If you notice your cat has flaky skin, it may be dandruff.
A mere bath will not work, though. Especially if there is an underlying condition that causes flaky skin. So, what is cat dandruff, and what is it not? We will learn about it on today's blog.
Cat Dander vs. Cat Dandruff
In truth, cat dandruff is a little bit of a misnomer. "Dandruff" is simply a term referring to flakes on the skin, but it has a lot of causes.
Although seemingly comparable, cat dandruff is different from dander. Feline dander is a normal and healthy shedding of skin cells.
Dander is also frequently mistaken for a culprit in triggering an allergic reaction in people. However, the critical irritant is the cat's saliva, transferred to the skin and hair when cats groom themselves.
What Causes Cat Dandruff?
Dandruff develops for several reasons. Here are some:
Dehydration. Cats need water—around one ounce per pound of body weight daily. If your cat is not well hydrated, it can trigger dandruff in the skin and other skin infections. For instance, an arid environment—an overheated home in the winter season—can also create skin dryness.
Grooming Issues. If you see flakes or hair clumps just near the base of the tail and the lower back, your feline might not have the ability to get to these areas to groom correctly. This concern is common in obese cats because they can groom themselves and remove dead skin cells is limited.
Absence of fats in their diet. Cats need a balanced diet to continue being healthy. If you have a kibble-only diet, they might not get enough nutrition and hydration from their food. Like omega-3 fatty acids, fish oil is also essential to keep a healthy skin, so if your cat's diet does not have these necessary nutrients, this may be the source of their dandruff.
Many cats have undiagnosed food allergies that cause skin conditions, such as dandruff and inflammation. If your cat shows indications of a food allergy, like consisting of scratching, biting at their skin, looseness of the bowels, vomiting, and other stomach issues, call your vet.
Seasonal allergies. Springtime and summer affect us humans, especially those allergic to plant pollen. Felines also deal with plant pollen or seasonal allergic reactions. Occasionally, your kitten will sneeze or cough, have watery eyes and discharge from the nose. Contact allergies can also damage your cat's skin. These irritants include soap, hair shampoo, fabric softener, and other chemically based items.
Possible health problems. Cat dandruff can sometimes have underlying health issues, like parasites such as fleas that cause damage to the wellness of your cat's skin and layer. These parasites make life uncomfortable for your cat, but you can get rid of them through monthly preventatives. Check your cat for parasite symptoms, and don't wait. It is also important to note the difference between an occasional flaky skin episode from a chronic dry skin. Consult your vet to eliminate possible health issues and find the best treatment.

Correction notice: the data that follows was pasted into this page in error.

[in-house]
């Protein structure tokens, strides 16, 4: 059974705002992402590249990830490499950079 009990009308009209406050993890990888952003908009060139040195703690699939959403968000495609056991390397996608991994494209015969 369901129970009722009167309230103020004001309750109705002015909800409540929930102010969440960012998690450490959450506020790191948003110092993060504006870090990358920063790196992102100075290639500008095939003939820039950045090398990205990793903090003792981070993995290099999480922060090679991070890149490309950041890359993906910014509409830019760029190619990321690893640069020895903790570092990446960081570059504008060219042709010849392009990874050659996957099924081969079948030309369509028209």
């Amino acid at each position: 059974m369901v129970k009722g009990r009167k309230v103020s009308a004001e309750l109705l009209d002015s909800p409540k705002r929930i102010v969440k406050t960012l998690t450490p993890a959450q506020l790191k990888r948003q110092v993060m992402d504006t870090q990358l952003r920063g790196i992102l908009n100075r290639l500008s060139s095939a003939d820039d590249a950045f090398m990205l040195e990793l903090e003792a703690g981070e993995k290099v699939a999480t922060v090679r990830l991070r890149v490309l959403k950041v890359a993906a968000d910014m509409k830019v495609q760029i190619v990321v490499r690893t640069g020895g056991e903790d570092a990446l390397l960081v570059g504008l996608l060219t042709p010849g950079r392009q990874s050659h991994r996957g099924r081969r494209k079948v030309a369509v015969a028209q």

What are the Signs of Cat Dandruff?
With its telltale tiny, white flakes, feline dandruff is easy to spot on your cat's hair, furniture, and cat beds. Felines with dandruff might scratch more than usual.
Get in touch with your vet if any of the following accompanies your cat's half-cracked skin. These symptoms can suggest an infection or other health conditions needing medical attention:
- Hair loss
- Itchy skin
- Frequent grooming
- Redness of the skin
- Lethargy or signs that your cat is feeling unwell
How to Get Rid of Cat Dandruff?
As soon as your feline has a clean bill of medical health and there is no underlying cause to worry about, what can you do to get rid of these flakes?
- Ensure your cat gets enough moisture in their diet and is drinking lots of water. If your cat likes running water, consider getting a cat water fountain to urge them to drink more. Introducing wet food into your cat's diet is another simple means to increase hydration and boost their skin condition.
- Feed your feline an excellent diet, and add a scoop of wet food to the mix if they only consume dry food.
- Have your cat professionally groomed once every few months and bathe them biweekly using a hair special shampoo that is made for cats with dry skin.
- Get a suitable grooming brush and frequently comb your feline's hair. This can help to disperse natural skin oils throughout your feline's coat.
- Keep them on a month-to-month flea as well as tick medication.
- Use a humidifier to add dampness to the air.
- Change to cat-friendly cleaners and detergents that use plant-based, harmless products
- Help your cat keep a healthy weight. A cat's total wellness affects their skin, and cats can groom themselves effectively when they're in shape.
Most of the time, feline dandruff is a benign problem for a cat. Fortunately, other pets don't judge them for flaky skin and their coat health, so if your vet gives your cat a clean bill of health, dandruff is not something that you should worry a lot about.